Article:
North Korea ratcheted up tensions with its U.S.-backed neighbor on Monday, moving special forces on amphibious landing craft closer to the frontline, one day after reports that most of its submarines evidently had been forward deployed.
The movement of the landing craft and special forces to a base less than 40 miles from the Northern Limit Line maritime border – which Pyongyang does not recognize – was reported by South Korea’s official Yonhap news agency, citing military sources.
On Sunday, defense ministry officials said that about 50 of North Korea’s 70-strong submarine fleet, an unusually large number, had left their bases and their whereabouts were unknown.
(Investigators blamed a torpedo launched from a North Korean submarine for the 2010 sinking of a South Korean Navy ship, which cost the lives of 46 sailors.)
The developments came as senior officials from the two Koreas held lengthy talks in the Demilitarized Zone village of Panmunjom, aimed at defusing a crisis described as the worst of its kind in at least two years.
Since the 1950-53 Korea War ended without a formal peace agreement, the two Koreas remain officially at war. U.S. troops have been stationed on the peninsula ever since to help defend South Korea against aggression from the North.
The Stalinist regime has a long history of brinkmanship – escalating tensions, then seeking concessions in return for easing them.
The latest flare-up began early this month when Seoul accused Pyongyang of responsibility for landmines that exploded near the border on August 4, seriously wounding two South Korean soldiers.
South Korea in response restarted a program, which had been suspended more than a decade ago, of disseminating anti-Pyongyang propaganda messages across the DMZ from giant loudspeaker systems.
North Korea fired artillery shells in the direction of the speakers, prompting the South to return fire in a rare exchange across the world’s most heavily-militarized frontier.
A North Korean diplomat at the U.N. in New York then declared that Kim Jong-un had ordered troops near the DMZ to enter a “quasi state of war.” A 48-hour ultimatum was given for the propaganda broadcasts to stop, although shortly before it expired on Saturday North Korea offered to hold talks in Panmunjom.
South Korean President Park Geun-hye showed no sign of backing down on Monday, saying her government would continue to “take appropriate measures” and to air the broadcasts until the Kim regime apologizes and pledges to stop provocative actions.
North Korea denies responsibility for the original landmine detonations. The regime’s KCNA news agency at the weekend reiterated its position that the blasts had been “fabricated by the puppet military group keen on provoking the DPRK.”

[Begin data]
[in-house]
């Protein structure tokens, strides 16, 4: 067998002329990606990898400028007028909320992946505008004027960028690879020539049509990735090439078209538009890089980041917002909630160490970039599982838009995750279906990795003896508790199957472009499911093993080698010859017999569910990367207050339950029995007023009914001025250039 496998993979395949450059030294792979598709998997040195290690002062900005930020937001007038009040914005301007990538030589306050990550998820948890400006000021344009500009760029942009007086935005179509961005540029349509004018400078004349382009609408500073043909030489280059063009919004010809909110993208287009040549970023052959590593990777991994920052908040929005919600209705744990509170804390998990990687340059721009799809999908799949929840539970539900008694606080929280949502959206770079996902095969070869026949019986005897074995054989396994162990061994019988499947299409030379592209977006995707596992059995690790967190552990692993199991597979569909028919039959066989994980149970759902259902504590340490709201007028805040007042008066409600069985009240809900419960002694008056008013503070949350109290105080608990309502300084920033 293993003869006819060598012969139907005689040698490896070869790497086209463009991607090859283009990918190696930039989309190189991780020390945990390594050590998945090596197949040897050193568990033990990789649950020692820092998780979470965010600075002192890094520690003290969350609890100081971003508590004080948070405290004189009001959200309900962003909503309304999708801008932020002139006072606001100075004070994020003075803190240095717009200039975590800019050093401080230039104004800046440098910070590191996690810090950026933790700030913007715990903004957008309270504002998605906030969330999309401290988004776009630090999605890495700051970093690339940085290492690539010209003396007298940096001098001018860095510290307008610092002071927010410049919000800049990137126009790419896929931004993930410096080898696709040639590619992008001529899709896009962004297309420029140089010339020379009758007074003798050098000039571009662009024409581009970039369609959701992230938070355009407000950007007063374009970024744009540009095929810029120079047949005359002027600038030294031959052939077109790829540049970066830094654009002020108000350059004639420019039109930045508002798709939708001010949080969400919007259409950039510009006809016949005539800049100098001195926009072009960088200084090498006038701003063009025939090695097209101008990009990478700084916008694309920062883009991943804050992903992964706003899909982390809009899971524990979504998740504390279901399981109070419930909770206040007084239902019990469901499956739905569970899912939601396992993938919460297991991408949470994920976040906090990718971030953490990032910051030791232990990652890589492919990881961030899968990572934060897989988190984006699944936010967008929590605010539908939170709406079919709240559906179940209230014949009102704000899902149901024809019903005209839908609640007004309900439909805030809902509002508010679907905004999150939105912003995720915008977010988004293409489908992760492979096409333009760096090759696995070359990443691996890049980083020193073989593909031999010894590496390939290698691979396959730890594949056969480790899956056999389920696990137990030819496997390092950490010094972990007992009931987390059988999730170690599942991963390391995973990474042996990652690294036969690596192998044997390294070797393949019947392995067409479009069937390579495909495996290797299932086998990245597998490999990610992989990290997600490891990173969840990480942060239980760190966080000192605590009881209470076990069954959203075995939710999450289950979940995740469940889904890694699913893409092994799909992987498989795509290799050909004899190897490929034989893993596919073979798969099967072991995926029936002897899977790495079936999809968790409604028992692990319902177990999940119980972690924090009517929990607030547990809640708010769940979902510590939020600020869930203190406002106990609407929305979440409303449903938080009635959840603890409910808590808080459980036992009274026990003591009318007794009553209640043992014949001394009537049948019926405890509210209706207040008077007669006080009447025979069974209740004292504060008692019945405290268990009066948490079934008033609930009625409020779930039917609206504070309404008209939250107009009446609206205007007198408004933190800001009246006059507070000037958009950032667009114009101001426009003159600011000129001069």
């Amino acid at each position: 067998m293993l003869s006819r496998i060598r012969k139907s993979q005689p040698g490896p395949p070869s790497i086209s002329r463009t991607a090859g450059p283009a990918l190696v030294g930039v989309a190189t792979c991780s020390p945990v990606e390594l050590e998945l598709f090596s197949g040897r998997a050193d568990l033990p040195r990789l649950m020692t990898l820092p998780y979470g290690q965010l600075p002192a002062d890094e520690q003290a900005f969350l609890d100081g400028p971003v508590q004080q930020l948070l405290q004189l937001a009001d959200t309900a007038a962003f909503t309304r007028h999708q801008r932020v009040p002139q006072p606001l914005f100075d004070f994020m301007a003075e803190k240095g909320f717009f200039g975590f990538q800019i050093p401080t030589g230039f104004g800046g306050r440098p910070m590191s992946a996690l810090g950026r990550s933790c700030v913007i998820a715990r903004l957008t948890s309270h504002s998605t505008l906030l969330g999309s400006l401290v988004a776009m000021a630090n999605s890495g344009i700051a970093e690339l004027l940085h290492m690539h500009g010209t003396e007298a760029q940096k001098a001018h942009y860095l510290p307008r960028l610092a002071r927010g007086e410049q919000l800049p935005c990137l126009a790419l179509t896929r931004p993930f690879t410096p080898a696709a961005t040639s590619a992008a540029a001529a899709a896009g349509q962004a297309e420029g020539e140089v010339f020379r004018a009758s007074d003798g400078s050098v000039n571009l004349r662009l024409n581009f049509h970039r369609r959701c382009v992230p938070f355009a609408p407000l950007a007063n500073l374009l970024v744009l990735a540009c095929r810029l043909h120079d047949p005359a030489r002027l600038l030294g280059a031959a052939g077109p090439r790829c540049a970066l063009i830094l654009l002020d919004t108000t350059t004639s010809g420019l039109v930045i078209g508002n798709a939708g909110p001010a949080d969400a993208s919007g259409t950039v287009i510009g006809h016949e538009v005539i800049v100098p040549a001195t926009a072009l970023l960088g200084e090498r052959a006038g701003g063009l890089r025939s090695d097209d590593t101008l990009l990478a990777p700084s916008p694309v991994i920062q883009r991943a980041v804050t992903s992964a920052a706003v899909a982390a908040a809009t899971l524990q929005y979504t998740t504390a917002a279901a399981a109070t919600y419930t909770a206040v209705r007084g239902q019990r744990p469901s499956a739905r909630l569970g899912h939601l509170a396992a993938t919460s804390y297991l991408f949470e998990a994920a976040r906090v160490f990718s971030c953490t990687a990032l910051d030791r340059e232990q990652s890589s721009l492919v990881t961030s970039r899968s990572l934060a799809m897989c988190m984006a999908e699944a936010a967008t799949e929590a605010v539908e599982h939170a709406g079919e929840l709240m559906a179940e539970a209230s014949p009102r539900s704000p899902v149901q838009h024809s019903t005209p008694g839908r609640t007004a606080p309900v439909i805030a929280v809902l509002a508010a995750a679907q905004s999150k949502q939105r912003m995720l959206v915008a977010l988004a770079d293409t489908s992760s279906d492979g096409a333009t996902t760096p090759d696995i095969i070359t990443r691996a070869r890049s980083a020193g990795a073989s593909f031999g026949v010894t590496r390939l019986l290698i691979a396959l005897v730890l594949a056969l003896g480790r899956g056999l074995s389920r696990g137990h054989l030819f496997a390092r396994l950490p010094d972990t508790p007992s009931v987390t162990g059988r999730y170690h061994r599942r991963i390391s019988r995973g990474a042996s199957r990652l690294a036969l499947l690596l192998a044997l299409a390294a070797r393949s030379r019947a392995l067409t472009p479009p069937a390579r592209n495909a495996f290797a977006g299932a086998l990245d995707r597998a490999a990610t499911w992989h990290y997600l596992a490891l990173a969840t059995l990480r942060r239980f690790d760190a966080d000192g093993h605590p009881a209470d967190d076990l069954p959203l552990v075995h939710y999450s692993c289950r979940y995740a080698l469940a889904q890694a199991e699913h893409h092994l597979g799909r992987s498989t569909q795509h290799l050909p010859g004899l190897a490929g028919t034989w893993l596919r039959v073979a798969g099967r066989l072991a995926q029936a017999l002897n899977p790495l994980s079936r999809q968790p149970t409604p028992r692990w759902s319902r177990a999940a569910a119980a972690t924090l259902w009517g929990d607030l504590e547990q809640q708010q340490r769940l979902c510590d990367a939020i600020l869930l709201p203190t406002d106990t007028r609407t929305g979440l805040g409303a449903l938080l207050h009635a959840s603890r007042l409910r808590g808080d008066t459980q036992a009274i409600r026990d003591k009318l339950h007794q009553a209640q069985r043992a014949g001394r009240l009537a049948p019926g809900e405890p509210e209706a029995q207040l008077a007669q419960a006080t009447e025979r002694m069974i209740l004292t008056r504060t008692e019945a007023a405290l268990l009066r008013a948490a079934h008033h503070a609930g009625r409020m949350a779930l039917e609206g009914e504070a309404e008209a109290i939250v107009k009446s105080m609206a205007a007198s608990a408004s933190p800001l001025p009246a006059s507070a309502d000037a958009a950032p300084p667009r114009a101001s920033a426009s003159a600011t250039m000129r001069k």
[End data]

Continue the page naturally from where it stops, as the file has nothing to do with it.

“The puppet military gangsters would be well advised not to forget even a moment that they may perish in a sea of fire due to their repeated provocations against the DPRK,” it said. “War maniacs always met miserable ends.”
The “puppet” reference is to Park’s government, which the North reviles as a tool of the United States. DPRK is North Korea’s formal name, the Democratic People’s Republic of Korea.
The Daily NK a South Korean-based news service focusing on the North, attributed Kim’s anger over the broadcasts to the “potential for anti-Pyongyang messages to influence the minds of young North Korean soldiers, which the young leader deems a threat to the maintenance of the regime.”
There are currently almost 30,000 U.S. troops deployed in South Korea. U.S. Forces Korea said Sunday it was closely monitoring the situation, adding that “the safety of our personnel and families remains paramount.”
The U.S. and South Korea are holding joint military maneuvers, a regular occurrence which commonly riles the North.
“The joint military exercises are staged on the DPRK’s doorstep, not in the U.S., in the middle of the Pacific Ocean or in any other places that do not pose threat to the DPRK,” a foreign ministry spokesman in Pyongyang said on Friday.
He charged that the maneuvers had become “extremely provocative and aggressive by aiming to remove the DPRK’s leadership and occupy Pyongyang.”
In the spring of 2013, joint exercises were held shortly after North Korea conducted a nuclear weapons test, its third since 2006. Amid angry rhetoric from the North, including a threat to abrogate the 1953 truce agreement, the U.S. brought B-52 bombers into the drill, and then two B-2 stealth bombers which flew directly from Missouri to South Korea.
During the current flare-up, the U.S. flew four F-16s alongside four South Korean F-15s on Saturday. On Monday, the defense ministry in Seoul indicated that “the deployment of strategic U.S. military assets” was under discussion.
The U.S. invariably looks to China to urge its ally in Pyongyang to calm down when tensions erupt. Beijing is often reluctant to lay blame, however, and its foreign ministry in a statement Friday merely called on “relevant parties” to exercise restraint.